Etienne De Leon Professor Prietas R. English III 2/27/2014 The Great Ambition Dream, love, and unreachable- pretty depressing concepts. You see them in life, witness them in action, and notice how many people suffer. They long for love, and their dreams, but to some, such ideas are unreachable. Although, to others it may be more mental thoughts of pessimism, but the rest, they literally can’t reach for their goals. In the novel “The Great Gatsby”, we meet a wealthy mysterious man named Gatsby.
Essay four: Character A Good Man is Hard To Find Mary Flannery O’Conner’s’ short story, “A Good Man is Hard To find”, shows very distinct characters throughout their journey they take on. Bailey is a uptight character and O’Conner writes his character right on target. The grandmother character adds some twist and turns to the adventures they seek. O’Conner creates a sick and evil character in “The Misfit”. All three of the characters combine show unique and detailed personalities which make the story so easily read and at times amusing despite the dreary end.
Gatsby becomes corrupted as a result of his surroundings and participates in evil things. In the end, however, he is a good man with a passionate heart, merely broken down by the dark world he lives in. Throughout the novel, Gatsby was often compared to Christ. This is because the way in which he is so passionate for the subjects of his heart. Jay Gatsby is deeply in love with Daisy Buchanan throughout the story and is constantly putting her first.
“The Birthmark” is told in a strong, subjective voice that draws attention to the narrator and makes him a key player in the story. At nearly every moment, we know what the narrator is thinking and how he views the characters’ behavior. It is clear from the beginning that the narrator dislikes Aylmer and his quest to eliminate the birthmark and that he sympathizes with Georgiana. The narrator might be characterized as a chatty, intelligent friend sharing a particularly juicy piece of gossip. At several points in the story, he all but addresses us directly, imploring us, for example, to notice how bad Aylmer looks in comparison even to an animal like Aminadab.
His jealously of Finny’s trait increased throughout the novel because Finny continued to smooth-talk to get out of trouble. Another thing that Gene was jealous of was Phineas’ tendency to be daring. It was Finny’s idea to jump off the tree. “No one but Phineas could think up such a crazy idea. He of course saw nothing the slightest bit intimidating about it.” These thoughts on page 6 revealed that Phineas was the most daring of their class at Devon.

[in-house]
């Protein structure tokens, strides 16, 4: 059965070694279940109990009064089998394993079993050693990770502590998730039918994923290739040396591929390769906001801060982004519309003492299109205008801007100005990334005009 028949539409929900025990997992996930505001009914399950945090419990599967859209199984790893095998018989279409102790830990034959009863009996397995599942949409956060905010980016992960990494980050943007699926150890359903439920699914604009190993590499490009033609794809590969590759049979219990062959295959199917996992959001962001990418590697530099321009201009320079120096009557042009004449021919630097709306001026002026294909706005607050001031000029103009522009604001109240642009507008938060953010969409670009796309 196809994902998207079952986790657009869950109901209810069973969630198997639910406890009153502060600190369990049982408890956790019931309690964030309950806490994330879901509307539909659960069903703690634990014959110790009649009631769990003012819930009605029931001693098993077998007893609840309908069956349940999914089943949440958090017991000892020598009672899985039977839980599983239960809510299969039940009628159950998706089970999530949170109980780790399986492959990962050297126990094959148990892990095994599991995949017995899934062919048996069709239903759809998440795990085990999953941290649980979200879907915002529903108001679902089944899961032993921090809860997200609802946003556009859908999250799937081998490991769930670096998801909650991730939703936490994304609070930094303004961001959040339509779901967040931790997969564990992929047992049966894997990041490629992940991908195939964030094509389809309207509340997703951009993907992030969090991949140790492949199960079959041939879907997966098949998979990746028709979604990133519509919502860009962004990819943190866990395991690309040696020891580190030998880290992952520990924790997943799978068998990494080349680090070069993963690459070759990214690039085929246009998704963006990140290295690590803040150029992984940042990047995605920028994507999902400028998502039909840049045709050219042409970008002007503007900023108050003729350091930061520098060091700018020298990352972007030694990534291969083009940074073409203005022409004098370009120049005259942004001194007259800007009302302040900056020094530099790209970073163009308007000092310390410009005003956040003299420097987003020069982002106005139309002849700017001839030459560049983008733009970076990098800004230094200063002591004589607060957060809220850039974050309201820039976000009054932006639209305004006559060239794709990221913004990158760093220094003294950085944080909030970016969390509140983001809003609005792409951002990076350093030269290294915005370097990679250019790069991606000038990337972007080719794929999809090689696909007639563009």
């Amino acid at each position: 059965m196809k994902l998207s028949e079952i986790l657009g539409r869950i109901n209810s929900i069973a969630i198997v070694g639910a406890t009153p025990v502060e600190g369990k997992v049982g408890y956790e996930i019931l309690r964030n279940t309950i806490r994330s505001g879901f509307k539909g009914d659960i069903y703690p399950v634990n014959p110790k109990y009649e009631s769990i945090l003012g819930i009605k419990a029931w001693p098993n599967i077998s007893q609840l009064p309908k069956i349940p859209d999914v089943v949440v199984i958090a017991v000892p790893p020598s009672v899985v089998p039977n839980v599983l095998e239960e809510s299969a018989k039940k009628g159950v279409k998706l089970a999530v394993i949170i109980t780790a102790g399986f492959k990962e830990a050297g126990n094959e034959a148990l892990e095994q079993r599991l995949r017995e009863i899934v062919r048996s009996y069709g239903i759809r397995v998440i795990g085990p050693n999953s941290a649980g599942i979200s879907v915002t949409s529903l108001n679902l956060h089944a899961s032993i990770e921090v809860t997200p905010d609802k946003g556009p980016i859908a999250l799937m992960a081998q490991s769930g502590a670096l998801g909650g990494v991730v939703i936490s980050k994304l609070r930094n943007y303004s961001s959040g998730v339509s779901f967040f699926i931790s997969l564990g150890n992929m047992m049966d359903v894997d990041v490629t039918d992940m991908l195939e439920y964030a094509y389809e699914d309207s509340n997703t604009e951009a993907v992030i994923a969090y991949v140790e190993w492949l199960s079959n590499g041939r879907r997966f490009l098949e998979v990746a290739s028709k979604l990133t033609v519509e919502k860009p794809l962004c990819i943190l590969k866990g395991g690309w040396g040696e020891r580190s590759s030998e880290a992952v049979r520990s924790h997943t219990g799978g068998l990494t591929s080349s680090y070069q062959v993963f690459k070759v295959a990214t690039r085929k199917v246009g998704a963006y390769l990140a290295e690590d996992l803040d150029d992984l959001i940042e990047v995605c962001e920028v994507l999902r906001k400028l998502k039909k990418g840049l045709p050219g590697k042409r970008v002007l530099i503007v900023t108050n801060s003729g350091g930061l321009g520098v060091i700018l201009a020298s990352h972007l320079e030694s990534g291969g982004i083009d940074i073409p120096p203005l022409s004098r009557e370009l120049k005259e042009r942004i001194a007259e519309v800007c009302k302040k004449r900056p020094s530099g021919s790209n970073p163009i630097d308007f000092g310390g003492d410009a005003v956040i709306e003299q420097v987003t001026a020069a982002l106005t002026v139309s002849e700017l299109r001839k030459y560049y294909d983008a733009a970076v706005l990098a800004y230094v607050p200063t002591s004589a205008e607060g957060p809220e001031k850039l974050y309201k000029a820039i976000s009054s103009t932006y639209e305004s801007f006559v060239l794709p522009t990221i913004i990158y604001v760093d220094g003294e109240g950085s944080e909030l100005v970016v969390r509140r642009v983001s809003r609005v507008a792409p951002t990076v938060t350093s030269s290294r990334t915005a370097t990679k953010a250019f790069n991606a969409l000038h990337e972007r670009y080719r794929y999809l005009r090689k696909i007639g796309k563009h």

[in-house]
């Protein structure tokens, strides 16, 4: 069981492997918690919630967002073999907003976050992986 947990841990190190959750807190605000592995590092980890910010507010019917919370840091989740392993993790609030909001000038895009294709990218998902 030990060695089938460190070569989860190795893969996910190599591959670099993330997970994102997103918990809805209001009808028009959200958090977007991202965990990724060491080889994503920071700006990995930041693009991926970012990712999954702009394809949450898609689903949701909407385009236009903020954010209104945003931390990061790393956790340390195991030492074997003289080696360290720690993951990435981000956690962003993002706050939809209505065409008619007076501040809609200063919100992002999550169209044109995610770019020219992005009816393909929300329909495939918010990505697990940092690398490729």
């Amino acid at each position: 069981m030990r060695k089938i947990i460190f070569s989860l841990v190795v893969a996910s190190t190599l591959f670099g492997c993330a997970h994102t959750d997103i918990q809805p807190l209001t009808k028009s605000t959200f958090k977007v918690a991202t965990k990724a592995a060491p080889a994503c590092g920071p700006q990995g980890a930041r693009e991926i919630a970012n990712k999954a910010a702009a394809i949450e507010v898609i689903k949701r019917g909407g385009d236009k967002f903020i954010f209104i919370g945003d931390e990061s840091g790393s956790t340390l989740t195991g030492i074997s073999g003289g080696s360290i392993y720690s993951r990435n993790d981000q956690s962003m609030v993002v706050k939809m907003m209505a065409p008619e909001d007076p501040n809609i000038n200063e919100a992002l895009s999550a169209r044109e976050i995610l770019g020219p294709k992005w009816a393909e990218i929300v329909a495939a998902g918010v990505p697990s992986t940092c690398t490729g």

Through a dangerous circumstance, Tom Benecke risks his life trying to fill his empty pockets; however, he learns what he should have been filling his pockets with all along. Tom Benecke is a tall, lean, dark-haired man who is more concerned about success at work than the truly important things in his life such as his wife. This character was interesting to me because of the lessons he learns about life and himself throughout the story. I do not like Tom's selfishness and his obsession with work, but in the end of the story I came to admire the choices he makes to change himself. A friend of mine reminds me of Tom because she always puts other things before her family.
The following is a quotation from his book, Dumb Luck: "Gary Baseman's art reminds me of an artichoke. His imagery, subject matter, motifs, and imagery can be challenging to digest, requiring far more care than might initially appear to be the case. At first glance the cartoon idiom he works in is easily dismissed as simplistic or trivial. But like the artichoke leaf, Baseman's paintings can prickle and stab with their acerbic vision and startling absurdities and cruel cosmic ironies, maintaining all along a loving underside, an unbridled optimism at the rightness of these random events. This is the way it's supposed to be, he assures us, and it's okay.
Jekyll continues to lead a double life. He basks in the facade of his gentle, kind personality and respectable reputation as Dr. Jekyll but is still entirely enthralled by the “callous, violent, vile life” of which is Mr. Hyde’s. He finds the more he entertains his evil side, the harder it is to differentiate between his two personalities. When all is done, and Henry Jekyll is no longer amused by Edward Hyde’s narcissism and egomaniacal antics, he attempts to eradicate himself from Mr. Hyde. With doing so, he finds that he cannot fully return to his previous state of purity.
He is blind because he thinks that he is making the right choice when in reality he is leading himself into chaos. Getting into the middle of the book, Macbeth admits that he is having strange self-delusions. This is most likely his guilty conscience but he is blind to this and ignores it. He explains to lady Macbeth that it is merely just his lack of experience when it comes to crime, “...My strange and self-abuse is the initiate fear that wants hard use. We are yet but young in deed.” (III iv 174-175).
Character Analysis Essay “The mentalist” Patrick Jane is the protagonist in the show “The Mentalist” the performance of Patrick Jane is eccentric and wild. He possesses a very gifted mind and powerful eye for detail he is also a big dynamic person, which he uses for his clever tricks. He is capable of amazing feats of observation and induction and although he says he is not a psychic, come people maintain he must be. Patrick Jane is not afraid of taunting others although after the deaths of his wife and daughter he is more cautions and knows that his actions can have terrible consequences. Although he generally shows a happy face, he feels guilty over the deaths of his wife and daughter as well as a determination to kill red John, the serial killer that murdered them.